Abuse Hides in the Dark. Turn on Your Light.

Hurtful Words Tell You Who You Are Not

You Define Who You Are

My Mamaw (great-grandmother) said “Give ’em to me” via a psychic last summer. Mamaw was talking about the hurtful words I have absorbed and any hurtful words I may hear in the future. She said those words didn’t mean anything – they weren’t true, and the only person hanging on to them was me.

I should have listened then, but I am ready to listen now.

Last summer I was healing, but I didn’t want to let go of those hurtful words. They were my fuel. Holding them close, allowing them to rest inside of me, created a kindling reserve. Anytime I felt I couldn’t go on, I’d rub those dry old words together and spark myself into action.

I felt I needed that spark last summer because those tiny words that had grown from my husband’s mouth were all that I thought I had. I didn’t know how to continue without reigniting his abusive words, without blaming and excoriating him.

I fueled myself on the lies he fed to me, and I selfishly protected every hurtful word because, painful as they were to hear and relive, I felt that without them, I was nothing. The hurtful words at least told me what I was not.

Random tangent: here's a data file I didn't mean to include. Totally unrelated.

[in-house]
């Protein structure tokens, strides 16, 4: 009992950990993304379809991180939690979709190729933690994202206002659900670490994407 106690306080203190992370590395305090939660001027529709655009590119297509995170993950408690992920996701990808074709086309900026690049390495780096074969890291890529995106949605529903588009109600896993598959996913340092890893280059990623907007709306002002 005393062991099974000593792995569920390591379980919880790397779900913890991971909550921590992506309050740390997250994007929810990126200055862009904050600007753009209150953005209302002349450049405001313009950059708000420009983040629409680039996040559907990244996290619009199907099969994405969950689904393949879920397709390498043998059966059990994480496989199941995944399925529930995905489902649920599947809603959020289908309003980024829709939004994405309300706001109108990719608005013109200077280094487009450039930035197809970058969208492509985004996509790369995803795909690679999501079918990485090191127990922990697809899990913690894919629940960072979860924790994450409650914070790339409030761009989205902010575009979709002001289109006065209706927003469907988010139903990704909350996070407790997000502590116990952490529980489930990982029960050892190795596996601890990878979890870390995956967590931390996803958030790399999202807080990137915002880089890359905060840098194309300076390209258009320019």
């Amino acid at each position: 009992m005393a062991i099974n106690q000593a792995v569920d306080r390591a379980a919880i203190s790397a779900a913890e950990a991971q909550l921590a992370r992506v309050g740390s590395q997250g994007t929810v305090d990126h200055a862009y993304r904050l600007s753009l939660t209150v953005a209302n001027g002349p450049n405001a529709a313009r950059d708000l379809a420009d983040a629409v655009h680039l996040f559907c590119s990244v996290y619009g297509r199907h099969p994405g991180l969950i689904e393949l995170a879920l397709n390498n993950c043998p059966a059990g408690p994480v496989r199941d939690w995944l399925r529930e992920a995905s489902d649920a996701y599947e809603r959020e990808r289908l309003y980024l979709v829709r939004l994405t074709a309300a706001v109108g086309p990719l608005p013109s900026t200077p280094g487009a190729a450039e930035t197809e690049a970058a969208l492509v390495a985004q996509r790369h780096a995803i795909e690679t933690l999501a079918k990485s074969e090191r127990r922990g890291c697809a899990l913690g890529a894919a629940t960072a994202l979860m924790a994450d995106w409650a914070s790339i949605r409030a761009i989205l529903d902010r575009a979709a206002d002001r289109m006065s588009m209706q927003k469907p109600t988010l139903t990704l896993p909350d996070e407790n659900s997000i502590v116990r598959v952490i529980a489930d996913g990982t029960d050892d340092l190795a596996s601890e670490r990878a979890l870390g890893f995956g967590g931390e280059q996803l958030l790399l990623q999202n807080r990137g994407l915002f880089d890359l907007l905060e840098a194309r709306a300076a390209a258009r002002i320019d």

• I am not selfish.
  • I am not disloyal.
  • I am not irresponsible.
  • I am not a liar.
  • I am not pig-headed.
  • I am not a whore.

But now, after burning those words for energy, I find that removing what I am NOT is quite different from deciding and discovering what I AM.

I’ve burnt through much of that kindling. My energy is diminishing in noticeable ways and I’m beginning to feel concerned. If I relinquish who I am NOT, then who will I BE? How difficult will it be to be me?

I want to cry from mental and emotional exhaustion. I think it was far easier to NOT BE something than to be me. It was definitely easier to attempt proving I was not a liar to my husband than it is being honest with myself.

I find that I’m still hoarding some of his hurtful words JUST IN CASE being me is too hard. Hating him for telling me I’m a failure in every conceivable way gives me an excuse to fail.

I now see Mamaw’s wisdom in her request. “Give ’em to me,” she said. Because Mamaw is dead she is presumably in a better and wiser place than I inhabit. She’ll know what to do with the remaining kindling I’ve fearfully stockpiled.

Mamaw, I’d like to give you these words:

  • failure
  • pointless, nothing more than, inconsequential, meaningless, only and merely

Now I am crying. It physically hurts in my throat and in my chest and where the fire-hot tears sting my eyes. It literally hurts to give away these words that I am NOT.

I don’t yet know what I am without them, and I am more than a little fearful to discover that who I am is powerful.